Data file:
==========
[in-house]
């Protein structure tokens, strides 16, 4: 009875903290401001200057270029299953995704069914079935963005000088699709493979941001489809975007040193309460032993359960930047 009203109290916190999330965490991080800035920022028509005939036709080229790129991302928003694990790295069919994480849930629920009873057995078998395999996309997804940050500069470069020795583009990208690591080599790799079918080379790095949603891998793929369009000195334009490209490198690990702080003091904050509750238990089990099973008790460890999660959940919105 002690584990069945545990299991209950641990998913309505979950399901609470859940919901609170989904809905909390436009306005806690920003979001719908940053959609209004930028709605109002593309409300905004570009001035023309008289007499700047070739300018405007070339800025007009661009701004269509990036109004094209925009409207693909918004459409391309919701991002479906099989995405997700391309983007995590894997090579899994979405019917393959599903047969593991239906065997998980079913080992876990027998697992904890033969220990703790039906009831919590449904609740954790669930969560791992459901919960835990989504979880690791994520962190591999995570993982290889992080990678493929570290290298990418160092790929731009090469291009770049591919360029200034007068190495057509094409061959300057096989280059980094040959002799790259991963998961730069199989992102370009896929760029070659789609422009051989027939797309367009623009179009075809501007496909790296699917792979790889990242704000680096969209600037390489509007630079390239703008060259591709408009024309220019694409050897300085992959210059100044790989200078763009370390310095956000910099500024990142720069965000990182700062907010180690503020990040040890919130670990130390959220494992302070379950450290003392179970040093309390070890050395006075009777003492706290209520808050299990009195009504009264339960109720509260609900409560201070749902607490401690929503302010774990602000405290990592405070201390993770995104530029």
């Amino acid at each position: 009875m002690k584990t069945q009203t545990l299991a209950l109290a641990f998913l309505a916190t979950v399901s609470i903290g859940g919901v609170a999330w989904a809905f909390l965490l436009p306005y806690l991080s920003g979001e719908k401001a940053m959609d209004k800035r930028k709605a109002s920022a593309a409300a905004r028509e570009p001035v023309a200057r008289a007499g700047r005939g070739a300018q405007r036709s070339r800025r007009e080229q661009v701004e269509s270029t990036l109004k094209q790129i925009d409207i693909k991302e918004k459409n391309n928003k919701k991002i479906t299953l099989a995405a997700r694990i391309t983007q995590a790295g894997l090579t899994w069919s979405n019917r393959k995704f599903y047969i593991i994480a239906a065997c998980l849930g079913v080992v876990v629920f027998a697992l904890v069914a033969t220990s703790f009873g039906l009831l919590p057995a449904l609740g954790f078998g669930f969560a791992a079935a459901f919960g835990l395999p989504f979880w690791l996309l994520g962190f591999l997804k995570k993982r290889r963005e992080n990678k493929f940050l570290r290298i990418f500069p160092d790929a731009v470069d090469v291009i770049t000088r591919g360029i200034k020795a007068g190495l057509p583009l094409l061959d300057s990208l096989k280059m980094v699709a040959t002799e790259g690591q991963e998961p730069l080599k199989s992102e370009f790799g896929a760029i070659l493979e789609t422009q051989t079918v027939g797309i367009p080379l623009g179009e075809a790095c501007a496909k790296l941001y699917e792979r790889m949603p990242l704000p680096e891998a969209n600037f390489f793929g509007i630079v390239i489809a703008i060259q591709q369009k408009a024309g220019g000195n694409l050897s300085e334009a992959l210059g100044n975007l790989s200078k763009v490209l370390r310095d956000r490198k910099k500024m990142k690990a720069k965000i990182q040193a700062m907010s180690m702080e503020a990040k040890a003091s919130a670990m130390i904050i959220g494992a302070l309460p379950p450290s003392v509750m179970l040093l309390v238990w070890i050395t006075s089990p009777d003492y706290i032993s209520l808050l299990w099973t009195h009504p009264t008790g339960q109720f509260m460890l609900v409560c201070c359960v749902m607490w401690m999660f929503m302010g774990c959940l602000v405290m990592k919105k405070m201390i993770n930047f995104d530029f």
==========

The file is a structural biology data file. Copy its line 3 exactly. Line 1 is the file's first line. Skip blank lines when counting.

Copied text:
């Amino acid at each position: 009875m002690k584990t069945q009203t545990l299991a209950l109290a641990f998913l309505a916190t979950v399901s609470i903290g859940g919901v609170a999330w989904a809905f909390l965490l436009p306005y806690l991080s920003g979001e719908k401001a940053m959609d209004k800035r930028k709605a109002s920022a593309a409300a905004r028509e570009p001035v023309a200057r008289a007499g700047r005939g070739a300018q405007r036709s070339r800025r007009e080229q661009v701004e269509s270029t990036l109004k094209q790129i925009d409207i693909k991302e918004k459409n391309n928003k919701k991002i479906t299953l099989a995405a997700r694990i391309t983007q995590a790295g894997l090579t899994w069919s979405n019917r393959k995704f599903y047969i593991i994480a239906a065997c998980l849930g079913v080992v876990v629920f027998a697992l904890v069914a033969t220990s703790f009873g039906l009831l919590p057995a449904l609740g954790f078998g669930f969560a791992a079935a459901f919960g835990l395999p989504f979880w690791l996309l994520g962190f591999l997804k995570k993982r290889r963005e992080n990678k493929f940050l570290r290298i990418f500069p160092d790929a731009v470069d090469v291009i770049t000088r591919g360029i200034k020795a007068g190495l057509p583009l094409l061959d300057s990208l096989k280059m980094v699709a040959t002799e790259g690591q991963e998961p730069l080599k199989s992102e370009f790799g896929a760029i070659l493979e789609t422009q051989t079918v027939g797309i367009p080379l623009g179009e075809a790095c501007a496909k790296l941001y699917e792979r790889m949603p990242l704000p680096e891998a969209n600037f390489f793929g509007i630079v390239i489809a703008i060259q591709q369009k408009a024309g220019g000195n694409l050897s300085e334009a992959l210059g100044n975007l790989s200078k763009v490209l370390r310095d956000r490198k910099k500024m990142k690990a720069k965000i990182q040193a700062m907010s180690m702080e503020a990040k040890a003091s919130a670990m130390i904050i959220g494992a302070l309460p379950p450290s003392v509750m179970l040093l309390v238990w070890i050395t006075s089990p009777d003492y706290i032993s209520l808050l299990w099973t009195h009504p009264t008790g339960q109720f509260m460890l609900v409560c201070c359960v749902m607490w401690m999660f929503m302010g774990c959940l602000v405290m990592k919105k405070m201390i993770n930047f995104d530029f």